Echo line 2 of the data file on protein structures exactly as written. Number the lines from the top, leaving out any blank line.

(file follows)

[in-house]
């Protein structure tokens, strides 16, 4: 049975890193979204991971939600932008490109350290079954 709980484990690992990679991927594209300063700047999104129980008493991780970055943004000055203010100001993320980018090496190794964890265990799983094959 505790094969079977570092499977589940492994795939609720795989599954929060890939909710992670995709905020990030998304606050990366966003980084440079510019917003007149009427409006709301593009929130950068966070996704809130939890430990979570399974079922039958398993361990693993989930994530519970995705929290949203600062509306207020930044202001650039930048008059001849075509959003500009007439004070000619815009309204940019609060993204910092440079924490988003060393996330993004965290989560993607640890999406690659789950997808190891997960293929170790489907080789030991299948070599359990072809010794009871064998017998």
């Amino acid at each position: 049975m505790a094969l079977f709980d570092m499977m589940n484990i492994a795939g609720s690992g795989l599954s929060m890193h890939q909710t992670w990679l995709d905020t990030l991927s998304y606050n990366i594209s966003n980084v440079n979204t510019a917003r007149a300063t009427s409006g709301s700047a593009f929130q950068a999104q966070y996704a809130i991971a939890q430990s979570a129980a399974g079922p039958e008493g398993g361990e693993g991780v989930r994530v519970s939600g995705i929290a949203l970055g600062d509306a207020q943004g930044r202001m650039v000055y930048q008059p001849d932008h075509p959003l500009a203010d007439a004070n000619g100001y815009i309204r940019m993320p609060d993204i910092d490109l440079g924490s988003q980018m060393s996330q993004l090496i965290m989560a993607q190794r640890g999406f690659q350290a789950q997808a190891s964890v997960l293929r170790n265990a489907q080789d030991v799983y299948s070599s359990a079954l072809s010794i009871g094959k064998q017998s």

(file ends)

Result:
């Protein structure tokens, strides 16, 4: 049975890193979204991971939600932008490109350290079954 709980484990690992990679991927594209300063700047999104129980008493991780970055943004000055203010100001993320980018090496190794964890265990799983094959 505790094969079977570092499977589940492994795939609720795989599954929060890939909710992670995709905020990030998304606050990366966003980084440079510019917003007149009427409006709301593009929130950068966070996704809130939890430990979570399974079922039958398993361990693993989930994530519970995705929290949203600062509306207020930044202001650039930048008059001849075509959003500009007439004070000619815009309204940019609060993204910092440079924490988003060393996330993004965290989560993607640890999406690659789950997808190891997960293929170790489907080789030991299948070599359990072809010794009871064998017998």